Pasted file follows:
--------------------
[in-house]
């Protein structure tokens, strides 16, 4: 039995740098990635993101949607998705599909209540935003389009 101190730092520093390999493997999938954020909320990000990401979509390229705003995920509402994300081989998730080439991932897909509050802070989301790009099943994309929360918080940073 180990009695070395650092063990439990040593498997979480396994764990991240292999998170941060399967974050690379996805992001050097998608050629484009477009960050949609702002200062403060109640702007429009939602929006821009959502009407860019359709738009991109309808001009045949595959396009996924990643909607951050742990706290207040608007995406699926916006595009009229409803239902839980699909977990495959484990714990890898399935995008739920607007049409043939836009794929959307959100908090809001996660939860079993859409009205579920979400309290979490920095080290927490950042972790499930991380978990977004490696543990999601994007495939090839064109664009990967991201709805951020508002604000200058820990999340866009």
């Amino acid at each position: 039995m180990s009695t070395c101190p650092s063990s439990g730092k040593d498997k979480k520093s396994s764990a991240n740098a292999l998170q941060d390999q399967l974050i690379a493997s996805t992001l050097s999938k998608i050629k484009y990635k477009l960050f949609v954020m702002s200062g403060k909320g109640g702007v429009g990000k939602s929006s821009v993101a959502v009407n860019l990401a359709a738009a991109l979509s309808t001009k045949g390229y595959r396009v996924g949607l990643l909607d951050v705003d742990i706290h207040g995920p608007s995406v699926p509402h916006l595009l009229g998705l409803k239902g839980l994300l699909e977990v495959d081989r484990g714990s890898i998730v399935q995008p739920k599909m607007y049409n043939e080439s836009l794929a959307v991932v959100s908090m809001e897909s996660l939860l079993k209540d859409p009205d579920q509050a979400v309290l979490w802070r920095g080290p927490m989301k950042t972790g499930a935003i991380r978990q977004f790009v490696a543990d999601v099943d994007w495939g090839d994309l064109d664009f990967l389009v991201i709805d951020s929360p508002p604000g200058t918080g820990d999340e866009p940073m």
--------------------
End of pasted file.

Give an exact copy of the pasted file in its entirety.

[in-house]
């Protein structure tokens, strides 16, 4: 039995740098990635993101949607998705599909209540935003389009 101190730092520093390999493997999938954020909320990000990401979509390229705003995920509402994300081989998730080439991932897909509050802070989301790009099943994309929360918080940073 180990009695070395650092063990439990040593498997979480396994764990991240292999998170941060399967974050690379996805992001050097998608050629484009477009960050949609702002200062403060109640702007429009939602929006821009959502009407860019359709738009991109309808001009045949595959396009996924990643909607951050742990706290207040608007995406699926916006595009009229409803239902839980699909977990495959484990714990890898399935995008739920607007049409043939836009794929959307959100908090809001996660939860079993859409009205579920979400309290979490920095080290927490950042972790499930991380978990977004490696543990999601994007495939090839064109664009990967991201709805951020508002604000200058820990999340866009």
């Amino acid at each position: 039995m180990s009695t070395c101190p650092s063990s439990g730092k040593d498997k979480k520093s396994s764990a991240n740098a292999l998170q941060d390999q399967l974050i690379a493997s996805t992001l050097s999938k998608i050629k484009y990635k477009l960050f949609v954020m702002s200062g403060k909320g109640g702007v429009g990000k939602s929006s821009v993101a959502v009407n860019l990401a359709a738009a991109l979509s309808t001009k045949g390229y595959r396009v996924g949607l990643l909607d951050v705003d742990i706290h207040g995920p608007s995406v699926p509402h916006l595009l009229g998705l409803k239902g839980l994300l699909e977990v495959d081989r484990g714990s890898i998730v399935q995008p739920k599909m607007y049409n043939e080439s836009l794929a959307v991932v959100s908090m809001e897909s996660l939860l079993k209540d859409p009205d579920q509050a979400v309290l979490w802070r920095g080290p927490m989301k950042t972790g499930a935003i991380r978990q977004f790009v490696a543990d999601v099943d994007w495939g090839d994309l064109d664009f990967l389009v991201i709805d951020s929360p508002p604000g200058t918080g820990d999340e866009p940073m």